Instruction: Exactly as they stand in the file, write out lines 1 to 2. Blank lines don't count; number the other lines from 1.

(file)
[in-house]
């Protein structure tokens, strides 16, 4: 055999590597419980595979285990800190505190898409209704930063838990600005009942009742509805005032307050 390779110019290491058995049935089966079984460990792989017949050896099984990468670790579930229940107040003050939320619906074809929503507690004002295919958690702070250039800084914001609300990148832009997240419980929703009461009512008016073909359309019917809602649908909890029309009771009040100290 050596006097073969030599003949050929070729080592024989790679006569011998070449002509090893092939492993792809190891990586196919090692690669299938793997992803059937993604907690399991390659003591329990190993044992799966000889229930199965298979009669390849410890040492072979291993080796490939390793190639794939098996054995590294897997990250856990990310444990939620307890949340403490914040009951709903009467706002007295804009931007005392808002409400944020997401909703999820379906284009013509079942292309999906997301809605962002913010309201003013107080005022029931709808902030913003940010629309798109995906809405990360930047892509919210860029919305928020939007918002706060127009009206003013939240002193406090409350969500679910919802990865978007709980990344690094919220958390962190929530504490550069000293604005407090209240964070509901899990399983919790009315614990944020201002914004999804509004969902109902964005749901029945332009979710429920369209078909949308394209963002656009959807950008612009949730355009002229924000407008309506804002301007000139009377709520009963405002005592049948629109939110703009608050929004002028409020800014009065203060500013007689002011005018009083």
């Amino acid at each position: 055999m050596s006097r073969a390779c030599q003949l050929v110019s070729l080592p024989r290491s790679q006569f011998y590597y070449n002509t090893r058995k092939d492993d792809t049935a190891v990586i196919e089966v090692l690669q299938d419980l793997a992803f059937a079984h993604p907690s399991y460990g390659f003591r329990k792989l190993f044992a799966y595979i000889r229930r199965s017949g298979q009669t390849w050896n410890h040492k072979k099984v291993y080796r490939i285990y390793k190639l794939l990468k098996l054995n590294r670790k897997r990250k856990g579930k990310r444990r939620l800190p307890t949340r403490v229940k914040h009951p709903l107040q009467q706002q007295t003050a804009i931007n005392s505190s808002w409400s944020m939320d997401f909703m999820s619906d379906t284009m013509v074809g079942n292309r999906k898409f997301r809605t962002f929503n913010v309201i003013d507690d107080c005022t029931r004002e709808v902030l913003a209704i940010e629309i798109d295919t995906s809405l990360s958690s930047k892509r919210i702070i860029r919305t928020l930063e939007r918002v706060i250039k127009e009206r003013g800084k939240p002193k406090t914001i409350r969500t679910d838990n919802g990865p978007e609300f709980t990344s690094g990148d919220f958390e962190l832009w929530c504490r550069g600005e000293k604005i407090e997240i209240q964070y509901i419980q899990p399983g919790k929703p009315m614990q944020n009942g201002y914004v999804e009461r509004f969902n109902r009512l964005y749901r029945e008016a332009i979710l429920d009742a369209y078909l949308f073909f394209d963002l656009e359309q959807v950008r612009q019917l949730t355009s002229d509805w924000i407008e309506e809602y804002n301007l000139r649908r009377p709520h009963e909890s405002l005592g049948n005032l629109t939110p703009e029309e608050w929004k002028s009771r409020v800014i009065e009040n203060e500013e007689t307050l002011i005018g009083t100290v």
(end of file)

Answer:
[in-house]
């Protein structure tokens, strides 16, 4: 055999590597419980595979285990800190505190898409209704930063838990600005009942009742509805005032307050 390779110019290491058995049935089966079984460990792989017949050896099984990468670790579930229940107040003050939320619906074809929503507690004002295919958690702070250039800084914001609300990148832009997240419980929703009461009512008016073909359309019917809602649908909890029309009771009040100290 050596006097073969030599003949050929070729080592024989790679006569011998070449002509090893092939492993792809190891990586196919090692690669299938793997992803059937993604907690399991390659003591329990190993044992799966000889229930199965298979009669390849410890040492072979291993080796490939390793190639794939098996054995590294897997990250856990990310444990939620307890949340403490914040009951709903009467706002007295804009931007005392808002409400944020997401909703999820379906284009013509079942292309999906997301809605962002913010309201003013107080005022029931709808902030913003940010629309798109995906809405990360930047892509919210860029919305928020939007918002706060127009009206003013939240002193406090409350969500679910919802990865978007709980990344690094919220958390962190929530504490550069000293604005407090209240964070509901899990399983919790009315614990944020201002914004999804509004969902109902964005749901029945332009979710429920369209078909949308394209963002656009959807950008612009949730355009002229924000407008309506804002301007000139009377709520009963405002005592049948629109939110703009608050929004002028409020800014009065203060500013007689002011005018009083």